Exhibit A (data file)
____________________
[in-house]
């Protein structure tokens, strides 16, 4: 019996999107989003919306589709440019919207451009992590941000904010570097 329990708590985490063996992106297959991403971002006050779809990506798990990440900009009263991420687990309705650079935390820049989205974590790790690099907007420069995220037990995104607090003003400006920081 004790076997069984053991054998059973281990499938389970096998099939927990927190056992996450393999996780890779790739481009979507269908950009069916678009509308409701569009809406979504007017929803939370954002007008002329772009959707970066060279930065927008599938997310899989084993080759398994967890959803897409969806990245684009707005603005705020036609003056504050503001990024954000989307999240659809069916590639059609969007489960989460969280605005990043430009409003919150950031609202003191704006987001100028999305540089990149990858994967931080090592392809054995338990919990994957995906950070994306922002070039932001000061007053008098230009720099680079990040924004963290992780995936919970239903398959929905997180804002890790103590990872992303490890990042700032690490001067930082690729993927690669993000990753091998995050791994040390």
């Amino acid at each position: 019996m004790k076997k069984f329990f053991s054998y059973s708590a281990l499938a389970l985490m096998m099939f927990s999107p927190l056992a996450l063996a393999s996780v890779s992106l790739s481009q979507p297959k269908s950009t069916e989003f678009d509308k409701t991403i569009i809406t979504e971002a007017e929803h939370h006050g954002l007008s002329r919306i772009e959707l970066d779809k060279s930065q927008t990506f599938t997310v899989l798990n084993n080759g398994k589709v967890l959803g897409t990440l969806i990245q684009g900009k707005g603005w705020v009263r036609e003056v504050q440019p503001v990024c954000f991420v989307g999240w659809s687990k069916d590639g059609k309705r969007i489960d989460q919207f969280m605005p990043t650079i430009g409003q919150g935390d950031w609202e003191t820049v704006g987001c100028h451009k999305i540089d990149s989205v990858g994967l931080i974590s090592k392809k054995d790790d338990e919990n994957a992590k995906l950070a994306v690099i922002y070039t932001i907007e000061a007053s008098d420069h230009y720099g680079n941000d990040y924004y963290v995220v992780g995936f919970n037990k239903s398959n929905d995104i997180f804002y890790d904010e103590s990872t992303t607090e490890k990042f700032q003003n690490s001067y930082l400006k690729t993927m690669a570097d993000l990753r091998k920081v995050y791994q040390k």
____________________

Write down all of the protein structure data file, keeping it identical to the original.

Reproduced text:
[in-house]
């Protein structure tokens, strides 16, 4: 019996999107989003919306589709440019919207451009992590941000904010570097 329990708590985490063996992106297959991403971002006050779809990506798990990440900009009263991420687990309705650079935390820049989205974590790790690099907007420069995220037990995104607090003003400006920081 004790076997069984053991054998059973281990499938389970096998099939927990927190056992996450393999996780890779790739481009979507269908950009069916678009509308409701569009809406979504007017929803939370954002007008002329772009959707970066060279930065927008599938997310899989084993080759398994967890959803897409969806990245684009707005603005705020036609003056504050503001990024954000989307999240659809069916590639059609969007489960989460969280605005990043430009409003919150950031609202003191704006987001100028999305540089990149990858994967931080090592392809054995338990919990994957995906950070994306922002070039932001000061007053008098230009720099680079990040924004963290992780995936919970239903398959929905997180804002890790103590990872992303490890990042700032690490001067930082690729993927690669993000990753091998995050791994040390």
């Amino acid at each position: 019996m004790k076997k069984f329990f053991s054998y059973s708590a281990l499938a389970l985490m096998m099939f927990s999107p927190l056992a996450l063996a393999s996780v890779s992106l790739s481009q979507p297959k269908s950009t069916e989003f678009d509308k409701t991403i569009i809406t979504e971002a007017e929803h939370h006050g954002l007008s002329r919306i772009e959707l970066d779809k060279s930065q927008t990506f599938t997310v899989l798990n084993n080759g398994k589709v967890l959803g897409t990440l969806i990245q684009g900009k707005g603005w705020v009263r036609e003056v504050q440019p503001v990024c954000f991420v989307g999240w659809s687990k069916d590639g059609k309705r969007i489960d989460q919207f969280m605005p990043t650079i430009g409003q919150g935390d950031w609202e003191t820049v704006g987001c100028h451009k999305i540089d990149s989205v990858g994967l931080i974590s090592k392809k054995d790790d338990e919990n994957a992590k995906l950070a994306v690099i922002y070039t932001i907007e000061a007053s008098d420069h230009y720099g680079n941000d990040y924004y963290v995220v992780g995936f919970n037990k239903s398959n929905d995104i997180f804002y890790d904010e103590s990872t992303t607090e490890k990042f700032q003003n690490s001067y930082l400006k690729t993927m690669a570097d993000l990753r091998k920081v995050y791994q040390k």